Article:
More than half of Britons think Theresa May’s new Brexit deal has not improved on the previous one which was rejected by parliament.
A Sky News poll found 42% of people thought it had made “no real difference”, while 6% said it had made it “a little worse” and 5% “a lot worse.”
Almost a quarter, 23%, felt the new terms, worked out in late-night negotiations in Strasbourg on Monday, improved a little on the earlier plan and a further 10% that it had improved it a lot.
Even more troubling for the prime minister, 43% of those surveyed think MPs should reject it when they vote on it later on Tuesday.
The margin, however, was small, with 41% wanting their representatives to support the deal.
Theresa May called the amendments “legally binding changes” following her last-ditch talks with senior EU figures and urged MPs to “back the improved Brexit deal”.
The prime minister said she had set out a timetable to negotiate border solution arrangements, allowing the UK to avoid using the “insurance” of the backstop.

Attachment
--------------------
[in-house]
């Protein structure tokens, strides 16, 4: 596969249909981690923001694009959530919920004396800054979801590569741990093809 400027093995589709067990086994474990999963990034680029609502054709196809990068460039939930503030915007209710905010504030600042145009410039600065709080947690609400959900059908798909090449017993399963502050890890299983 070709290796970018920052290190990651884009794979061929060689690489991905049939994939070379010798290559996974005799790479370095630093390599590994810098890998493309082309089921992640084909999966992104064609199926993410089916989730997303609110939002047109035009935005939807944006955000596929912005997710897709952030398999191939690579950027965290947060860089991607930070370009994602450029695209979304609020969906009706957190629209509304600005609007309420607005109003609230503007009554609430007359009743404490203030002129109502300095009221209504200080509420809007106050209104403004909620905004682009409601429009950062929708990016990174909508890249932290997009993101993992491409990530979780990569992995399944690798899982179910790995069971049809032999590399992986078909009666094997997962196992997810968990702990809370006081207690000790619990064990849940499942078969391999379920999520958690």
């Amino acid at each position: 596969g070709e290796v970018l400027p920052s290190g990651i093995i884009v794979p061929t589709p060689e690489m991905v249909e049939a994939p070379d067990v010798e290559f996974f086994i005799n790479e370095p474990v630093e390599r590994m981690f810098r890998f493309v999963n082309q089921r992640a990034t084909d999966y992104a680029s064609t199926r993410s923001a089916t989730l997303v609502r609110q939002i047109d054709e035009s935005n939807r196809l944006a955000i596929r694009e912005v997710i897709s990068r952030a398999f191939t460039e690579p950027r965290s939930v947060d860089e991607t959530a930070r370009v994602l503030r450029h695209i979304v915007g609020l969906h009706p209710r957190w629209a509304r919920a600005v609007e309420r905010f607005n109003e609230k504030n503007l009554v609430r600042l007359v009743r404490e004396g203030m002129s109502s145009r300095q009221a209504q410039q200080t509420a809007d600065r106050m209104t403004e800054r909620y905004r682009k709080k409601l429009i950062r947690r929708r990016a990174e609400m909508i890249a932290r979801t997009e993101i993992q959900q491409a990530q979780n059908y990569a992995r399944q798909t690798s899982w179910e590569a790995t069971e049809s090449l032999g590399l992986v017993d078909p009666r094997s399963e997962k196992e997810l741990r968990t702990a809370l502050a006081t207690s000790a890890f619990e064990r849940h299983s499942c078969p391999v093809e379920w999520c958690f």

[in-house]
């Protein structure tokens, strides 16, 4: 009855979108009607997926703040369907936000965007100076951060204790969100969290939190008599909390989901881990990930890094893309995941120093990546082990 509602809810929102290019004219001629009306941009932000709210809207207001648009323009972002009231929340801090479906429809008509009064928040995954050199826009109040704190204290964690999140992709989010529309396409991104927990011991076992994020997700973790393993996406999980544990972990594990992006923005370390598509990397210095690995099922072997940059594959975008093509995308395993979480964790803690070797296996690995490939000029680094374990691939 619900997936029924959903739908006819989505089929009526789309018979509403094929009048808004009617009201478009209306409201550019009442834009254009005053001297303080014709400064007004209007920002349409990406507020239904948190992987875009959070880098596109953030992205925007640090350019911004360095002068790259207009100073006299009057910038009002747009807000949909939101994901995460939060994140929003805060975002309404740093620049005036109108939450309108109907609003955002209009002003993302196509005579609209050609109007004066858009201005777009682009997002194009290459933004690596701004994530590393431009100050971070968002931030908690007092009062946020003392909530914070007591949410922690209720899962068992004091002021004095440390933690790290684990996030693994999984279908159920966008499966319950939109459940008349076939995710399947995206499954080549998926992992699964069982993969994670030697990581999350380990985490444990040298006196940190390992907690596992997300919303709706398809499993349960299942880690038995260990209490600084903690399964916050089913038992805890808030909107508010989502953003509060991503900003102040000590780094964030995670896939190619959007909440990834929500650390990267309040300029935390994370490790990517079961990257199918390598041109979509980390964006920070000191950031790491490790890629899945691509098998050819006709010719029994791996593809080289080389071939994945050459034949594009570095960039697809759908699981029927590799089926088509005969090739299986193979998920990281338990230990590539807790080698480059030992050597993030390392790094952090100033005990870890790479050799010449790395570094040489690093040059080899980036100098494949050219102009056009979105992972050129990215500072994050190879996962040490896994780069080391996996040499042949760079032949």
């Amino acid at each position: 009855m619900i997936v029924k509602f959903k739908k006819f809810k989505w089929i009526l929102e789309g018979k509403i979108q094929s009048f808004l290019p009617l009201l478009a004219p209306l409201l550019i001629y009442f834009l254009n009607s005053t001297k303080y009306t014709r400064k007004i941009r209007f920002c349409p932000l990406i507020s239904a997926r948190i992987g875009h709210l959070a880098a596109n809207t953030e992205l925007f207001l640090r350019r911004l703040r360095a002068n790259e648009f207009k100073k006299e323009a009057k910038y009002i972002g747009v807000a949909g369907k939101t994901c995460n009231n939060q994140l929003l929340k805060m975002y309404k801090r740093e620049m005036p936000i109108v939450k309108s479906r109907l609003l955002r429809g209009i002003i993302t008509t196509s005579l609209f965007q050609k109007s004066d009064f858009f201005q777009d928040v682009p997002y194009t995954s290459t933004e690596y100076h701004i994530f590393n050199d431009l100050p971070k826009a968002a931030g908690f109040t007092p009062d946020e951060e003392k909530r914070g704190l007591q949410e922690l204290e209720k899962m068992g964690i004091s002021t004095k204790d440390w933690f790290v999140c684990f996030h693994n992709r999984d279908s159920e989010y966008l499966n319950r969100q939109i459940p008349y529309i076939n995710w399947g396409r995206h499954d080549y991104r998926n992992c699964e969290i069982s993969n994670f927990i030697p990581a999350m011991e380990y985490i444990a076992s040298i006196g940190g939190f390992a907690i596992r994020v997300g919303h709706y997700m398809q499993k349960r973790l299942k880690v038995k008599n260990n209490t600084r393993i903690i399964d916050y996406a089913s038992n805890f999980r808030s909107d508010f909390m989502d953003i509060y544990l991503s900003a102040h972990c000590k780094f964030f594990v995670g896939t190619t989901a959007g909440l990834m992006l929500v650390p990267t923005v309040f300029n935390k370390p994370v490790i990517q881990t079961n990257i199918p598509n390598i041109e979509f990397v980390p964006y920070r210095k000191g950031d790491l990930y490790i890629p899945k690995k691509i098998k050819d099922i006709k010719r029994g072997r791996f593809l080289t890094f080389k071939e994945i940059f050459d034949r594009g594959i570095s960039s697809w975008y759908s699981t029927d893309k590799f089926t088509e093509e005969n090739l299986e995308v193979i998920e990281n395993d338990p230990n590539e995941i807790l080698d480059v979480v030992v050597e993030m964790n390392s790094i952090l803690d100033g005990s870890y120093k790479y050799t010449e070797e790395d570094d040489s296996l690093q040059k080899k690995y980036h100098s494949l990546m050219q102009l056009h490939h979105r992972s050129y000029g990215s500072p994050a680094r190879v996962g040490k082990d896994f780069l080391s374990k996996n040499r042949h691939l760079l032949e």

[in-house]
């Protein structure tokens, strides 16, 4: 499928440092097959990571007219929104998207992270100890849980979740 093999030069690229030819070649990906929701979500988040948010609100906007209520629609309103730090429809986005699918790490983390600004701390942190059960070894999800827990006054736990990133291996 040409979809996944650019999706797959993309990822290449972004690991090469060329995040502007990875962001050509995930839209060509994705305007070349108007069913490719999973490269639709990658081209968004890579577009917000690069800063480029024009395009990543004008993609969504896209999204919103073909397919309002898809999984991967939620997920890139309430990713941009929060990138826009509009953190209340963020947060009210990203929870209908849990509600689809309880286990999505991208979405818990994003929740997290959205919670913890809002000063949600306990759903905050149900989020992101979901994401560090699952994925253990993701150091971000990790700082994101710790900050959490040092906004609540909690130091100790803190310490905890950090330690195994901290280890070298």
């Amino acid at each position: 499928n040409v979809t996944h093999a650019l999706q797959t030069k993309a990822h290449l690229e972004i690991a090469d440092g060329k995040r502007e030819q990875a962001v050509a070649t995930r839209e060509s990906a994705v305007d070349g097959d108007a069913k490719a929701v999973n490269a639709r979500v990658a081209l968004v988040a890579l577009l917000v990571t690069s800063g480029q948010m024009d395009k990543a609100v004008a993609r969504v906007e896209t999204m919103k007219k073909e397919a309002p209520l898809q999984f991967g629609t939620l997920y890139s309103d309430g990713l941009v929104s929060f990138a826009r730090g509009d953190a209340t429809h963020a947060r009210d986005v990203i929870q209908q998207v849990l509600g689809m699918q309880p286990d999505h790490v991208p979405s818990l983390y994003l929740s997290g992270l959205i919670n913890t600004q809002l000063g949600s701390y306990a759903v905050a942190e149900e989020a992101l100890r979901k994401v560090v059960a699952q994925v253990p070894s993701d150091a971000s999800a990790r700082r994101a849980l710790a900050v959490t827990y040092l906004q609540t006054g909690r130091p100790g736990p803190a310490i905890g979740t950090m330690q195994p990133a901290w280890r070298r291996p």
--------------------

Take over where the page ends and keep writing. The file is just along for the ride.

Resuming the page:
In a tweet, Mr Juncker warned MPs: “The choice is clear: it is this deal, or Brexit may not happen at all. Let’s bring the UK’s withdrawal to an orderly end. We owe it to history.”
As the crucial vote approaches, the attorney general, Geoffrey Cox, has told MPs the legal risk of the UK being stuck in the backstop after Brexit “remains unchanged”.
The DUP, whose support is vital to the prime minister’s chances of winning the vote, reportedly will not back it.
Brexit Crisis Live: Watch Sky News’ special programme from 6pm as MPs vote on May’s amended deal.
Sky Data interviewed a nationally representative sample of 1,092 Sky customers by SMS on 12 March 2019. Data are weighted to the profile of the population. Sky Data is a member of the British Polling Council and abides by its rules.